John Blackburn’s “Nothing but the Night”

I’m happy to announce that another of John Blackburn’s classic horror novels has been reprinted by Valancourt Books, and again it features an introduction by me — Nothing but the Night!



When a bus crashes that is carrying orphans from the Van Traylen Home, one of the children, Mary Valley, is injured and taken to the hospital for observation.  Psychiatrist Peter Haynes is convinced that something is wrong with the young girl, who suffers from traumatic nightmares of events that she could not possibly have experienced.  A visit from Mary’s biological mother Anna Harb, psychic and once convicted murderer, goes terribly wrong as the woman attempts to throw the child down the stairs, declaring that she is a “soul that should never have been born.”

An additional murder sparks a manhunt for Harb on the lonely island of the Van Traylen Home.  But General Kirk of the Foreign Intelligence Service suspects that something even more sinister is afoot.  Three members of the Van Traylen Fellowship have died recently in mysterious circumstances; could the deaths be connected?  And what is their relationship to Mary Valley and Anna Harb?  Kirk and scientist Marcus Levin join the hunt around the Van Traylen Home, but they are unprepared for the true horror that will be revealed — in the darkness and fires of Guy Fawkes Night!

Nothing but the Night, like most of Blackburn’s novels, is a short, fast-paced read with plenty of twists and turns.  Unlike many of his works, Blackburn hints early on at the sinister secret behind the plot — only the densest reader will fail to realize that something is really, really off with Mary Valley — but nevertheless the final revelation surpassed my most gruesome expectations.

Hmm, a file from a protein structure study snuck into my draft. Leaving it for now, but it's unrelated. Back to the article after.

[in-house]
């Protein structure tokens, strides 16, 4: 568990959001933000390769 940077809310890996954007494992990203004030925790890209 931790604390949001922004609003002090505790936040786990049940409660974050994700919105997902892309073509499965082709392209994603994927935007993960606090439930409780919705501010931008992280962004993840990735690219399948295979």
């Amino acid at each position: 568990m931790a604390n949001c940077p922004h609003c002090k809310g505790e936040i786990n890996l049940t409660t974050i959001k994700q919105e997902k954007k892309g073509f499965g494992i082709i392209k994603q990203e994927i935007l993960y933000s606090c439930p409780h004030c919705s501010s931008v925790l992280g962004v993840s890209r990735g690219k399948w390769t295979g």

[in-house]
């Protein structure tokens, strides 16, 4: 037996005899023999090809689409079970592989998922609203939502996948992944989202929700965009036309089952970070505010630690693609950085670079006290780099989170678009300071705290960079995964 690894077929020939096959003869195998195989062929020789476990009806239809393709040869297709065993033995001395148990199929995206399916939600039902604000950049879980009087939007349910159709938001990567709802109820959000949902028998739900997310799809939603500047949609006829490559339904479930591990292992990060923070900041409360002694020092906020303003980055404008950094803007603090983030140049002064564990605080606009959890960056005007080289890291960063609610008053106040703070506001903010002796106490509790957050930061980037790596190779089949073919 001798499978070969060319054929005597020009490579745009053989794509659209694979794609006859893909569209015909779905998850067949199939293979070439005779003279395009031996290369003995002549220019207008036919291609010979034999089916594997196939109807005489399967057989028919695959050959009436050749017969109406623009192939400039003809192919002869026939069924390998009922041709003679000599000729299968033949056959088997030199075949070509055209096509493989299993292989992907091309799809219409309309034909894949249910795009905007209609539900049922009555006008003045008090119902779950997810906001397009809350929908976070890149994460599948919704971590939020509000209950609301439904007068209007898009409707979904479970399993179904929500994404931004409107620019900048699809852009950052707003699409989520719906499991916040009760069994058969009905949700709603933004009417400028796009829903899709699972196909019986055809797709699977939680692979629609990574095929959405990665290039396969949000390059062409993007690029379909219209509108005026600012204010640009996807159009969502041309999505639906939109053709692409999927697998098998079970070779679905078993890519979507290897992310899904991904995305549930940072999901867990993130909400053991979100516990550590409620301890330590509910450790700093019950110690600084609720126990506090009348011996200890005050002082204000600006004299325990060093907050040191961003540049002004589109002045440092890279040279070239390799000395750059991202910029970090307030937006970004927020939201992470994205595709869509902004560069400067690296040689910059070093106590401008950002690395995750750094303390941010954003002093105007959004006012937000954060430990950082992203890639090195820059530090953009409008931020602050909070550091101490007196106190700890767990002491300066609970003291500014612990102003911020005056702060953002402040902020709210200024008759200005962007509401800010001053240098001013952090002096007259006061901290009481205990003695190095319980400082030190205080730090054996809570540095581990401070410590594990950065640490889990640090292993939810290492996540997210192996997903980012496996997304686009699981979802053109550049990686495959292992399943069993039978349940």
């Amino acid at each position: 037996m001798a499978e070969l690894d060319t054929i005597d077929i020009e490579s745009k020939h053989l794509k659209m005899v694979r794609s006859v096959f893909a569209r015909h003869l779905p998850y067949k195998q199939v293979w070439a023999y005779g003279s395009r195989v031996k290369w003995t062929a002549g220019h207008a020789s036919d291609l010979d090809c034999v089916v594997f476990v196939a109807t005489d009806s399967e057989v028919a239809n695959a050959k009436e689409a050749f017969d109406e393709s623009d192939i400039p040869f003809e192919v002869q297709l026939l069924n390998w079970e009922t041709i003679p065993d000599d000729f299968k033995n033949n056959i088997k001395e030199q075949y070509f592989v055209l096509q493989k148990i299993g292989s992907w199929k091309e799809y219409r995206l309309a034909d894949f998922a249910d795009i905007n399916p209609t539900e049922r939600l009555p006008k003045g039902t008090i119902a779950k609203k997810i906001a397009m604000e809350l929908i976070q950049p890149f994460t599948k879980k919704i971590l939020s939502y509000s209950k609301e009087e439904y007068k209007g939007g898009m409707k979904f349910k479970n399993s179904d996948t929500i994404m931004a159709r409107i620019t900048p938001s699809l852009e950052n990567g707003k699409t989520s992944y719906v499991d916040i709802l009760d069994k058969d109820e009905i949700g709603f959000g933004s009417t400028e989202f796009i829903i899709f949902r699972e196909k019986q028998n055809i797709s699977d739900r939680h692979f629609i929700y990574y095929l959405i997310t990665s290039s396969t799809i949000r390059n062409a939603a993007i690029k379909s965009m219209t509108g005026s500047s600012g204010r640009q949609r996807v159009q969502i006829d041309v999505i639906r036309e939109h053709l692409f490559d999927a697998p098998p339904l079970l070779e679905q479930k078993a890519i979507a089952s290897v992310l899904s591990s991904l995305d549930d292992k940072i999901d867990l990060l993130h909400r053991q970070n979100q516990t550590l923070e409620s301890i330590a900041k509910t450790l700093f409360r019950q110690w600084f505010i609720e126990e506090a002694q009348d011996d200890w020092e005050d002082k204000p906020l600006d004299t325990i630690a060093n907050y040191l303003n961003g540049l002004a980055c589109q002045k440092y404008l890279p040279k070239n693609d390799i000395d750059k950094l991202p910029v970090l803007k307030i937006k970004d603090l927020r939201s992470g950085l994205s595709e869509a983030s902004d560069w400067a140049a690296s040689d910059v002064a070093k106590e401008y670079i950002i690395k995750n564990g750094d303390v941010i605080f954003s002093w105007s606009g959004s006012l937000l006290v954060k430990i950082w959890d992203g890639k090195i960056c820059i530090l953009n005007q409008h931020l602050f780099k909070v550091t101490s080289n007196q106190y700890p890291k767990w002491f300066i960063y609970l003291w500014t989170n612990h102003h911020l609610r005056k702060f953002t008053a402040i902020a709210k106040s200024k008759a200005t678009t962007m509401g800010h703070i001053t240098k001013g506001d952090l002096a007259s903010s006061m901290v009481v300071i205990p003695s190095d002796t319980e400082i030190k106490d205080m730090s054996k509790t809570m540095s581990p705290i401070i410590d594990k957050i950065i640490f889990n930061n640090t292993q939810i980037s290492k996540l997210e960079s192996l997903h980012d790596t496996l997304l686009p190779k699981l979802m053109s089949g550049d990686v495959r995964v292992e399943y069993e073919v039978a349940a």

Blackburn’s books are quite hard to put down. He has a wonderful ability to tell a story where events seem to be spiraling out of control faster and faster, building incredible tension while keeping the mystery until the very end.  Nothing but the Night is one of his strongest books, written at the height of his career, and is well-worth a read.

Interestingly, it is the only Blackburn novel to have been made into a major motion picture, also titled Nothing but the Night and starring Christopher Lee and Peter Cushing.  The movie is faithful to the plot but fails to capture the pacing and tone of the book.

I’ve been on a Blackburn binge lately, in order to write good introductions!  I’ve got a few introductions to write still, but will also be returning to blogging about a wider variety of horror novels in the near future.


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